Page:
The Washington Post reports on a bipartisan effort in the House to ban a practice that Sunlight and citizen journalists investigated in 2006: How many members of Congress were using campaign contributions to pay their spouses, in essence putting special interest money into the family budget?
In the latest ripple of an ethics spat gripping Congress, the House yesterday passed a bipartisan bill that bans lawmakers from paying their spouses for campaign work.
The measure, passed on a voice vote, was sponsored by Reps. Adam B. Schiff (D-Calif.) and Michael N. Castle (R-Del.). It would not bar other family members from working on a lawmaker’s campaign but would require disclosure.
Currently, spouses can work for campaigns provided that they charge fair market value for their services. The measure still has to passed by the Senate.
The meat of the bill is contained in these passages:
(1) PROHIBITING COMPENSATION OF SPOUSES- Notwithstanding any other provision of this Act, no authorized committee of a candidate or any other political committee established, maintained, or controlled by a candidate or an individual holding Federal office (other than a political committee of a political party) shall directly or indirectly compensate the spouse of the candidate or individual (as the case may be) for services provided to or on behalf of the committee.
(2) DISCLOSURE OF PAYMENTS TO SPOUSES AND IMMEDIATE FAMILY MEMBERS- In addition to any other information included in a report submitted under section 304 by a committee described in paragraph (1), the committee shall include in the report a separate statement of any payments, including direct or indirect compensation, made to the spouse or any immediate family member of the candidate or individual involved during the period covered by the report.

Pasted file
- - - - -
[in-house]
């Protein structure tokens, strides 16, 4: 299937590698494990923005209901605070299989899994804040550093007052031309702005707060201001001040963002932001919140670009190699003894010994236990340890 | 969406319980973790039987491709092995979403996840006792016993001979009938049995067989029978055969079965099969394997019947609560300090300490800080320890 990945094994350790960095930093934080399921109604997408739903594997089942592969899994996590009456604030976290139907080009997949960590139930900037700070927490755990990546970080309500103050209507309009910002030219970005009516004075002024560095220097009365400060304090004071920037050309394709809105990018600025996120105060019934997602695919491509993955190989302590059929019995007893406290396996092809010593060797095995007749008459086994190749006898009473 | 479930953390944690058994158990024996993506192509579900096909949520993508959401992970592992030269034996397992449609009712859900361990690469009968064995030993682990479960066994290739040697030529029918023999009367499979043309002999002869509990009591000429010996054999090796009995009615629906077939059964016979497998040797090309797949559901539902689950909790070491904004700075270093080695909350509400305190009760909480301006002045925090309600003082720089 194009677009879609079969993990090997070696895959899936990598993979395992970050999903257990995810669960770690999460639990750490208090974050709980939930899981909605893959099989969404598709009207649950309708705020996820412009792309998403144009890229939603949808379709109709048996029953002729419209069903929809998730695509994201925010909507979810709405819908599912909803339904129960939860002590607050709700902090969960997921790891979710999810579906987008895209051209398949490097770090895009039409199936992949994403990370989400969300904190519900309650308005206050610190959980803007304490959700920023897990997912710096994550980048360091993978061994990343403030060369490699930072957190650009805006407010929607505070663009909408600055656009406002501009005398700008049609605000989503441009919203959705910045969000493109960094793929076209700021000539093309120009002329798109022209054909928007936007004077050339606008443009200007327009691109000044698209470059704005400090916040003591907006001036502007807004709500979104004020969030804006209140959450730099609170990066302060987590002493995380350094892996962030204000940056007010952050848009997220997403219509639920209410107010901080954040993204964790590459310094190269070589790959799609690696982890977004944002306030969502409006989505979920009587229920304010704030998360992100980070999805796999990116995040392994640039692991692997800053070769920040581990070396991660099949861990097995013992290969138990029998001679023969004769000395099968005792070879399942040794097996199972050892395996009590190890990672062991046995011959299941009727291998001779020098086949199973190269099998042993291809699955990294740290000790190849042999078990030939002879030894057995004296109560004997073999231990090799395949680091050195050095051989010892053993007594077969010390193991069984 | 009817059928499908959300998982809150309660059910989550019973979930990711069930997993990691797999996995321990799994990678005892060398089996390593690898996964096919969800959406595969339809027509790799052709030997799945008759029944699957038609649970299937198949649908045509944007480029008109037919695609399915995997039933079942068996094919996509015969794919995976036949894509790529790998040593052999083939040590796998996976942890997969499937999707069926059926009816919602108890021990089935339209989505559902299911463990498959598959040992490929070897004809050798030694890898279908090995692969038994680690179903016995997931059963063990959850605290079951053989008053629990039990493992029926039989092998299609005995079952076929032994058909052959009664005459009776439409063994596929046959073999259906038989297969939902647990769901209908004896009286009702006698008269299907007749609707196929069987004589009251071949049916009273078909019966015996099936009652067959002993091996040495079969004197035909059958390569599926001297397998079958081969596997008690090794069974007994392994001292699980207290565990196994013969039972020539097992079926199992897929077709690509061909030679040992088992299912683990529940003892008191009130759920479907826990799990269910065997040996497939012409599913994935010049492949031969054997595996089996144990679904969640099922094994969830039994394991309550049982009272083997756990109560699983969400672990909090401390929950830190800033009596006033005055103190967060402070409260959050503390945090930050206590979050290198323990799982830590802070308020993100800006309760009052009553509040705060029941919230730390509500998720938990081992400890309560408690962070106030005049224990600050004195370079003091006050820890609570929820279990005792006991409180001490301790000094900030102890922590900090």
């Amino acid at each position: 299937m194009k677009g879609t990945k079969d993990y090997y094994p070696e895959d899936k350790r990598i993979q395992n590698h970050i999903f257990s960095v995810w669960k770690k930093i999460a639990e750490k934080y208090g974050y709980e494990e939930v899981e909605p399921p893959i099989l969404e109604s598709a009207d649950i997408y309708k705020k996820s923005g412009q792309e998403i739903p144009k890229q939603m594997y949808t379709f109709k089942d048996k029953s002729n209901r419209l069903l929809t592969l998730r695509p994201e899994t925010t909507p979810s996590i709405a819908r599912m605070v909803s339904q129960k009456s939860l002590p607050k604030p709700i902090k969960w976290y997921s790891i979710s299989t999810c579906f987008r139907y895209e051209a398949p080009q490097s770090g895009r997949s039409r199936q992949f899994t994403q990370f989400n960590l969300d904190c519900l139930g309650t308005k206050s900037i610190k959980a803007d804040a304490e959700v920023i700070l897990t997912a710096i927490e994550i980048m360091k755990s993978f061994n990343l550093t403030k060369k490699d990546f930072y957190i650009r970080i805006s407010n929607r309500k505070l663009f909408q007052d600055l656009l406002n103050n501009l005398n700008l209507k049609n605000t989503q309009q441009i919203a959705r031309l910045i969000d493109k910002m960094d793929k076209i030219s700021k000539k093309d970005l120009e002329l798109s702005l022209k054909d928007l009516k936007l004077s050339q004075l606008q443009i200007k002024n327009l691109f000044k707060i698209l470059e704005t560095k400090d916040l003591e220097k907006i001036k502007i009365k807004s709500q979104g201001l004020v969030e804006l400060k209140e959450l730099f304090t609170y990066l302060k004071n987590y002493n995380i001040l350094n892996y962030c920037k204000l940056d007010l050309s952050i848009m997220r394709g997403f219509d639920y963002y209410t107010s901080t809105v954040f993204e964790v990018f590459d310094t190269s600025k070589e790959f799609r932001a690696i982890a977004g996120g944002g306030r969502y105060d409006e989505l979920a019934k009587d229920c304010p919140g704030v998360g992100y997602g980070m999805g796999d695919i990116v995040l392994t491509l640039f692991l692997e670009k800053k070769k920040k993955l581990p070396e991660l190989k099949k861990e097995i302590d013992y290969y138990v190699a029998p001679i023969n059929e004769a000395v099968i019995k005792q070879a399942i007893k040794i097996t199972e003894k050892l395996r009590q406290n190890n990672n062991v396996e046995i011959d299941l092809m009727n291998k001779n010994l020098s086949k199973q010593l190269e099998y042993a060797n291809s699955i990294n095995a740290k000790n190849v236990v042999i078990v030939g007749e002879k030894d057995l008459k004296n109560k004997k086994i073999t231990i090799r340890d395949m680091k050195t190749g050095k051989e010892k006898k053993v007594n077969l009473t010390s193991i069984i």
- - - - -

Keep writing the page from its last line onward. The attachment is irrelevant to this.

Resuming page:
(3) IMMEDIATE FAMILY MEMBER DEFINED- In this subsection, the term `immediate family member’ means the son, daughter, son-in-law, daughter-in-law, mother, father, brother, sister, brother-in-law, sister-in-law, or grandchild of the candidate or individual involved.
I find it a little odd that “indirectly compensate” isn’t defined — I guess that the Federal Election Commission will determine what that means (if you’re married to a UPS lobbyist, does that mean your campaign can’t ship via UPS?). In any case, here’s Govtrack’s page on the bill.
Just an observation, but I’ve always thought that of the two practices, lobbying by a spouse or immediate family member is potentially far more corrupting — there’s no requirement for a lobbying firm to pay fair market value for the services of a member’s spouse or son or daughter. (See here for one example….)